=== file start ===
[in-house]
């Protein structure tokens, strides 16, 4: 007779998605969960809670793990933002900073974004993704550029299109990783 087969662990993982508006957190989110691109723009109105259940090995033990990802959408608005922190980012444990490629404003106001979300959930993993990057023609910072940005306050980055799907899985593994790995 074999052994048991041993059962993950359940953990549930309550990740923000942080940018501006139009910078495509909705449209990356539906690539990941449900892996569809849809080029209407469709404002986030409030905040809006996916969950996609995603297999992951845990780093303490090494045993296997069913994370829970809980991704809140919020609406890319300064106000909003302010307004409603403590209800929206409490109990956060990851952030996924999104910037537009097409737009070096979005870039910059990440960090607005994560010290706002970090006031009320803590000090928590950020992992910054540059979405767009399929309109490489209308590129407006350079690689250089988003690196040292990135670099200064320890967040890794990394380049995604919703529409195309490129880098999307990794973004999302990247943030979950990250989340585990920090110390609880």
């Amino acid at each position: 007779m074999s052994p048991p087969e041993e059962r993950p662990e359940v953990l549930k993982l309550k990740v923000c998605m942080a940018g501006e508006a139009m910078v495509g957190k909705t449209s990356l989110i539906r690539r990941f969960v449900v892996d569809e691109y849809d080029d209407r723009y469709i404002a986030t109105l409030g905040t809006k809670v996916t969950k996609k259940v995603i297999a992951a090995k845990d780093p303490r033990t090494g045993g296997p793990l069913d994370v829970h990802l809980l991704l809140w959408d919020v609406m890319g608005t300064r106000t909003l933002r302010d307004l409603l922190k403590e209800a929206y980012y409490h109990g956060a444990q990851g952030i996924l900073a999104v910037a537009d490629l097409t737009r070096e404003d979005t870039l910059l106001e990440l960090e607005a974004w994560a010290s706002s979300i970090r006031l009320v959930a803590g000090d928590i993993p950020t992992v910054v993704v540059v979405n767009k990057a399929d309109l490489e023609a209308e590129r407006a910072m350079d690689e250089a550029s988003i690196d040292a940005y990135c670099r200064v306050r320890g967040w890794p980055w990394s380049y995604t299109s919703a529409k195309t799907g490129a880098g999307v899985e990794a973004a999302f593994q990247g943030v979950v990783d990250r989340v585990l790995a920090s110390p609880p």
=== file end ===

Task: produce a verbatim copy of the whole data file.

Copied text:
[in-house]
């Protein structure tokens, strides 16, 4: 007779998605969960809670793990933002900073974004993704550029299109990783 087969662990993982508006957190989110691109723009109105259940090995033990990802959408608005922190980012444990490629404003106001979300959930993993990057023609910072940005306050980055799907899985593994790995 074999052994048991041993059962993950359940953990549930309550990740923000942080940018501006139009910078495509909705449209990356539906690539990941449900892996569809849809080029209407469709404002986030409030905040809006996916969950996609995603297999992951845990780093303490090494045993296997069913994370829970809980991704809140919020609406890319300064106000909003302010307004409603403590209800929206409490109990956060990851952030996924999104910037537009097409737009070096979005870039910059990440960090607005994560010290706002970090006031009320803590000090928590950020992992910054540059979405767009399929309109490489209308590129407006350079690689250089988003690196040292990135670099200064320890967040890794990394380049995604919703529409195309490129880098999307990794973004999302990247943030979950990250989340585990920090110390609880």
């Amino acid at each position: 007779m074999s052994p048991p087969e041993e059962r993950p662990e359940v953990l549930k993982l309550k990740v923000c998605m942080a940018g501006e508006a139009m910078v495509g957190k909705t449209s990356l989110i539906r690539r990941f969960v449900v892996d569809e691109y849809d080029d209407r723009y469709i404002a986030t109105l409030g905040t809006k809670v996916t969950k996609k259940v995603i297999a992951a090995k845990d780093p303490r033990t090494g045993g296997p793990l069913d994370v829970h990802l809980l991704l809140w959408d919020v609406m890319g608005t300064r106000t909003l933002r302010d307004l409603l922190k403590e209800a929206y980012y409490h109990g956060a444990q990851g952030i996924l900073a999104v910037a537009d490629l097409t737009r070096e404003d979005t870039l910059l106001e990440l960090e607005a974004w994560a010290s706002s979300i970090r006031l009320v959930a803590g000090d928590i993993p950020t992992v910054v993704v540059v979405n767009k990057a399929d309109l490489e023609a209308e590129r407006a910072m350079d690689e250089a550029s988003i690196d040292a940005y990135c670099r200064v306050r320890g967040w890794p980055w990394s380049y995604t299109s919703a529409k195309t799907g490129a880098g999307v899985e990794a973004a999302f593994q990247g943030v979950v990783d990250r989340v585990l790995a920090s110390p609880p």